From Thu Oct 4 07:16:04 2001
Date: Wed, 3 Oct 2001 22:40:59 -0500 (CDT)
From: Michael Givel <>
Subject: [toeslist] Bangkok Post: ILO turns spotlight on use of forced
Article: 127551
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ILO turns spotlight on use of forced labour

By Larry Jagan, Bangkok Post, 28 September 2001

Things are changing in Burma and another sign of this is the presence of a high level delegation from the International Labour Organisation to investigate the use of forced labour.

Human rights groups like Amnesty International say the Burmese military routinely forces villagers to work on the construction of roads and bridges and to act as porters. “Anyone who refuses,”

said a Burma researcher for AsiaWatch, “is brutally beaten and put in jail.”

The members of the mission have had extensive discussions with both the government and the opposition. They have had a long meeting with the opposition leader Aung San Suu Kyi, who is still under virtual house arrest. Now they are spending two weeks travelling round the country's border areas, where forced labour is still believed to be used extensively.

The director-general of the ILO, Juan Somavia, said the mission would be extremely rigorous and had been guaranteed freedom of access. Any witnesses that give evidence will be protected. The members of the mission are internationally eminent jurists led by the former governor-general of Australia, Sir Ninian Stephen.

“The high calibre of its members,” said Mr Somavia, “will guarantee that they are not hoodwinked by the Burmese generals.”

Burma's generals have promised the ILO full co-operation. “The team will be given freedom of movement and we will not accompany them except to take care of their security,” Burma's Deputy Labour Minister Brigadier-General Win Sein told the government-sponsored Myanmar Times.

The ruling junta was stung into action last November when the ILO condemned Burma for its use of what the international community calls slavery. They called on members to implement what would in effect be an international economic boycott of Burma. With its economy plunging deeper into crisis, this is the last thing the Burmese generals want to see happen.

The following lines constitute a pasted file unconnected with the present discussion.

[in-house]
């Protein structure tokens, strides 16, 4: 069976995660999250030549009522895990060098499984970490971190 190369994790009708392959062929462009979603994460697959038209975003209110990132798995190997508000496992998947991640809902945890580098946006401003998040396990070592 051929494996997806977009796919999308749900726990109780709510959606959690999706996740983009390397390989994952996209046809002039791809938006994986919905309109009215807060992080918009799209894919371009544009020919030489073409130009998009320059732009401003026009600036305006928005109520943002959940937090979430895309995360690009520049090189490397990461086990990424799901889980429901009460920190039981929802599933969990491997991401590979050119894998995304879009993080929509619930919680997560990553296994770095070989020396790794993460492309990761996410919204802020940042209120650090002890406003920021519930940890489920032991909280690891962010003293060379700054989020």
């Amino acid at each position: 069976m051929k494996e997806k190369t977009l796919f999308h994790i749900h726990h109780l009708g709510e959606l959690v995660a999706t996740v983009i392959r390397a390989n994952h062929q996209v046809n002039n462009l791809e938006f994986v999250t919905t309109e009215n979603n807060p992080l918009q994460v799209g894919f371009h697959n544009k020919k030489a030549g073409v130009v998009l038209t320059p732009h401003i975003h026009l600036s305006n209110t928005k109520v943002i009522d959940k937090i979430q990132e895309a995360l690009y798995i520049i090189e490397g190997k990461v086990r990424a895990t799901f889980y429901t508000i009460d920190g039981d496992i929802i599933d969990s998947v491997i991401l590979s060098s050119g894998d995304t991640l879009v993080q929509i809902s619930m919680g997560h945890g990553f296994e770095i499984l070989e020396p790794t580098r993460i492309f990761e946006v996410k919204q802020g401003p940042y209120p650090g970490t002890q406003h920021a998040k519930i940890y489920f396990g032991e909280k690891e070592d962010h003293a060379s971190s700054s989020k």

Since then they have officially outlawed forced labour and circulated directives banning the use of forced labour throughout the country.

The mission now hopes to assess to what extent forced labour has been stopped.

Aung San Suu Kyi's party, the National League for Democracy, says the use of forced labour has been substantially reduced. “It's not as prevalent as it was,” said NLD spokesman U Lwin.

But that is not the experience of the ethnic groups like the Shan, Karen and Mon, who all live in Burma's border areas. These are the areas where the delegation is currently visiting. A Mon spokesman said that while it was not as bad as it was, forced labour is still a problem.

The Burmese military are so anxious to impress the ILO mission that many of the country's regional commanders toured around the border areas in the weeks before the delegation arrived telling villagers what to say. In Mon state, the local military commanders even made villagers sign petitions saying there is no forced labour in their area.

Human rights activists believe that forced labour is still used extensively in border areas, where the army still needs local people to help with the construction of roads and bridges and to carry supplies. “In the past few years, the army has certainly reduced its use of women and children,” said an AsiaWatch researcher. “But forced labour persists. We have over a thousand fresh documented cases since last November.”

The mission will report back to the ILO in November at its major annual session. “The results of the mission will be crucial to whether western government's respond to Burma's attempts to lessen its international isolation,” said a western diplomat based in Rangoon.

The ILO says this mission is part of an on-going process. In private, senior officials admit that establishing a permanent presence in Rangoon is the only way to ensure the elimination of forced labour and to monitor the prosecution and punishment of those found to be using force labour.

Observers feel this issue is going to be very divisive for the country's military leaders. There is likely to be great resistance to ending the practice within the army. “The army, especially in border areas, where there is rugged terrain, cannot do without press-ganging local villagers into service as porters and guides,” said a Bangkok-based military specialist.

The ILO mission's report is expected to be a strong of indicator of how much change is happening in Burma. But the ILO chief, Juan Somavia, probably best summed up the international mood when he said: “The ILO won’t be satisfied with something that doesn’t appear to be real progress. It is progress for a mission to be there, but progress has to continue.”